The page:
Tues, 9 am, 1_1366 supreme court hearing, Olympia’s Temple of Justice

by | Mar 14, 2016

 Tomorrow, our brilliant attorney Dick Stephens and the Attorney General’s Deputy Solicitor General Callie Callow will defend the voters’ clear decision to approve Initiative 1366 in November.  

        In January, Callie rightly argued:  “Plaintiffs don’t give voters enough credit.  1366 was not overly long.  It was not complicated.”

        Initiative opponents relied on their standard voters-are-stupid-argument:  “We just don’t know why voters enacted this initiative.” 

        As KIRO TV said in its reporting:  “It all hinges on whether voters knew what they were doing.”  

 

        We know they did.

        Tomorrow (Tuesday) from 9 am to 10 am at Olympia’s Temple of Justice (just north of the Capitol building), the 9 members of the state supreme court will decide if voters knew what they were doing.  Hundreds of pages of briefs have been filed in recent weeks.  But our attorney included a very important point in his most recent brief that’s worth highlighting:

         “The impact of I-1366 may very well be revenue neutral, depending upon the legislature’s response, either by implementing the option in Section 3 of I-1366 (referring a 2/3-for-taxes constitutional amendment to the ballot) or some other option based on its inherent powers.  Currently slated for the November 2016 ballot is Initiative 732 which has been certified as having sufficient signatures.  I-732 proposes the same reduction in the sales tax as I-1366.  But instead of allowing the legislature to decide how to respond to the reduction, I-732 creates a new carbon tax.  If (initiative opponents’) argument prevails that the voters cannot reduce a tax and highlight a legislative option to make I-1366 revenue neutral without violating the single subject rule, then such a ruling would certainly render I-732 unconstitutional as well.”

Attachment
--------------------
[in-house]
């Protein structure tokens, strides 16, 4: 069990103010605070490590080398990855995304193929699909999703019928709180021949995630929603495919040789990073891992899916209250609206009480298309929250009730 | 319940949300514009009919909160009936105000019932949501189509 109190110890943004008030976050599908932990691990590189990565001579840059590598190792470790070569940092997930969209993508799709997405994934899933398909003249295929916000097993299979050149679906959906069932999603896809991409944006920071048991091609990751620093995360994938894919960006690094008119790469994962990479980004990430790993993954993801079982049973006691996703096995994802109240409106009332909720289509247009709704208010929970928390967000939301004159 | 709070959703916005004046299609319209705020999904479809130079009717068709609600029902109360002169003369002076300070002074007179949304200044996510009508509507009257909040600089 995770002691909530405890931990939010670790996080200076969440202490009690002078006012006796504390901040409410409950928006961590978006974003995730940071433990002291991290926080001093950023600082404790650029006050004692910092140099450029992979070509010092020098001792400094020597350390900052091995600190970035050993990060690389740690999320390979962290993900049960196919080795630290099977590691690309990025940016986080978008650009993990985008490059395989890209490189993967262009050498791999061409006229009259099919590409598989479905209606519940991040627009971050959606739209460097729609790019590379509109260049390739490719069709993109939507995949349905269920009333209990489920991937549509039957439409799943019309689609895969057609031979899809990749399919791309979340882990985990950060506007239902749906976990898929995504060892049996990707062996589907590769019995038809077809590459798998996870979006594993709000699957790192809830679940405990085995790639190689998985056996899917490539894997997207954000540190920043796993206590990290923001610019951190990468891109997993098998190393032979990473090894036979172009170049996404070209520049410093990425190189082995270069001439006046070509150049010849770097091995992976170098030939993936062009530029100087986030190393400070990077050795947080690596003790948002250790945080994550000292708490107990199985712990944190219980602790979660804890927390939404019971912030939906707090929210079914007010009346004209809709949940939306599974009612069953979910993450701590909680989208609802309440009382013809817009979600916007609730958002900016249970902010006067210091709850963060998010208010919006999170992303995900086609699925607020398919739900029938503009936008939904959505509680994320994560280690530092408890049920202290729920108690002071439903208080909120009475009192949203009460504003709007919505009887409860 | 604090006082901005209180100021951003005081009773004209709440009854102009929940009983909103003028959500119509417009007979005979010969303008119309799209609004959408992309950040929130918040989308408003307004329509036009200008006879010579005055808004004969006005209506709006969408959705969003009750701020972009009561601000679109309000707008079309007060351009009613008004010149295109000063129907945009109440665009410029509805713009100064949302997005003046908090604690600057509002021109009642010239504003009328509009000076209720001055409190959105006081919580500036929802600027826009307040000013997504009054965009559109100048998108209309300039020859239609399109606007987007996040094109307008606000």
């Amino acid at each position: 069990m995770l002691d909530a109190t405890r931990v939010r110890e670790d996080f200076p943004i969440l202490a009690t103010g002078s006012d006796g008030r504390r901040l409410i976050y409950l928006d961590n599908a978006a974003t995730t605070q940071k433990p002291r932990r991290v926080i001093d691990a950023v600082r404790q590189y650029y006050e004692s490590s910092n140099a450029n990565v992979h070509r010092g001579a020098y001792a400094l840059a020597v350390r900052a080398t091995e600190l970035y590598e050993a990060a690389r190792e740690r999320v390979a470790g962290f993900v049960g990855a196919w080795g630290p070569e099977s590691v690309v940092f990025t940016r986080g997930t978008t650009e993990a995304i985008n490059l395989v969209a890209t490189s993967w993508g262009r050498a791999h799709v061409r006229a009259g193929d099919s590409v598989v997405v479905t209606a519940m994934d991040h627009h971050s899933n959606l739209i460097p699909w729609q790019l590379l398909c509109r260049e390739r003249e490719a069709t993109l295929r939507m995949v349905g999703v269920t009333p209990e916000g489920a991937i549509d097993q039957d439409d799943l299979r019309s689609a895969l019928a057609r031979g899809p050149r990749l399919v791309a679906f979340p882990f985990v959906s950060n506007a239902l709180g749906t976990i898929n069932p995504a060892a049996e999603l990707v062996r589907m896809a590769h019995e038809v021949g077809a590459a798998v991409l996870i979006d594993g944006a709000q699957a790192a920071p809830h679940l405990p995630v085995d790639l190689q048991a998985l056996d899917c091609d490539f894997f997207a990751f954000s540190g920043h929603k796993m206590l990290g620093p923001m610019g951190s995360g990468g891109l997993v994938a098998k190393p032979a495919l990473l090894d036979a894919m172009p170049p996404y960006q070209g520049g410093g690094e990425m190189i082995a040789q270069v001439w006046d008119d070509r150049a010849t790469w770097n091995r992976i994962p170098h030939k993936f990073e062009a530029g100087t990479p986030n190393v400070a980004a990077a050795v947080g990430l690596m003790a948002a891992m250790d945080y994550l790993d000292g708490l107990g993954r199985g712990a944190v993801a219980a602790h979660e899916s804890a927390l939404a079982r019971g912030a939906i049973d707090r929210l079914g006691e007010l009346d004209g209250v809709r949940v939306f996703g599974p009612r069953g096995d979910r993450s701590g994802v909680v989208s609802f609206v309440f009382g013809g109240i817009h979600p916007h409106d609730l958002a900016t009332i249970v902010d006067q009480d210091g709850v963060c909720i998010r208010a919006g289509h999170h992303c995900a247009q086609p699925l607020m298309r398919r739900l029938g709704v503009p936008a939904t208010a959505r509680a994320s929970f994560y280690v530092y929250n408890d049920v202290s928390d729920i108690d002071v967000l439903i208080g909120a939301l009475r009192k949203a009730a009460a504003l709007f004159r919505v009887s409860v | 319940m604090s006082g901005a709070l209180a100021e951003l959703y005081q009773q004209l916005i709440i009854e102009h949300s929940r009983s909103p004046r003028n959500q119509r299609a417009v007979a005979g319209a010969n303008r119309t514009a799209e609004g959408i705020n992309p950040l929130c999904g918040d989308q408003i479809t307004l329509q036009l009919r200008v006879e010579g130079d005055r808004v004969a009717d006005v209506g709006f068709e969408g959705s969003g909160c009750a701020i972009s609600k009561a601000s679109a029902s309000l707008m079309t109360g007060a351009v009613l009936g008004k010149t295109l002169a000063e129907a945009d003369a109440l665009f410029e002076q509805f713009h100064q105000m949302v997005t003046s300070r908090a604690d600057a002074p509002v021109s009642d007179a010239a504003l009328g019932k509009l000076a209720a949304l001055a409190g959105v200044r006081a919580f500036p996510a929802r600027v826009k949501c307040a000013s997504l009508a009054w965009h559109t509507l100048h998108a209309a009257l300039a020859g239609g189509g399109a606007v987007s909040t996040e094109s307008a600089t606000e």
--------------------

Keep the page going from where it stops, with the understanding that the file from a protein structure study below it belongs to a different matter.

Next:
It’s a brilliant point.  That’s just a sample of one of the excellent arguments that Dick and Callie will make tomorrow.  I’ll be there and will report to you on Wednesday how it went.

         If the court sides with the people and upholds I-1366, then we will work really hard to advocate for its’ fiscal discipline policy in the Legislature.  

         If the court rules against the people, then we will fight back with follow-up initiatives that protect taxpayers in other ways.  

         In other words, we will persist.  We will continue to learn, adapt, and persevere.  After 16 years, we’ve shown that persistence is our greatest asset.  And the ancillary benefit of all our efforts:  we’re making it tougher for politicians to take more of the people’s money.  

         Nonetheless, it is undeniable that Olympia has an insatiable tax appetite.  No matter how much Democrats take from us, they always want to take more.  

         That’s why it’s so critical for us to keep fighting.  Jack, Mike, and our entire team are junk-yard dogs when it comes to this stuff.  So you can count on us to keep going.   

         But whether we continue to succeed or not is up to you.  We will keep winning on behalf of taxpayers as long as your financial support continues.  Please make a donation today.  With your help and support, we have accomplished extraordinary things for the taxpayers of Washington.  Help us continue. 

© 2020 Permanent Offense

 

© 2020 Permanent Offense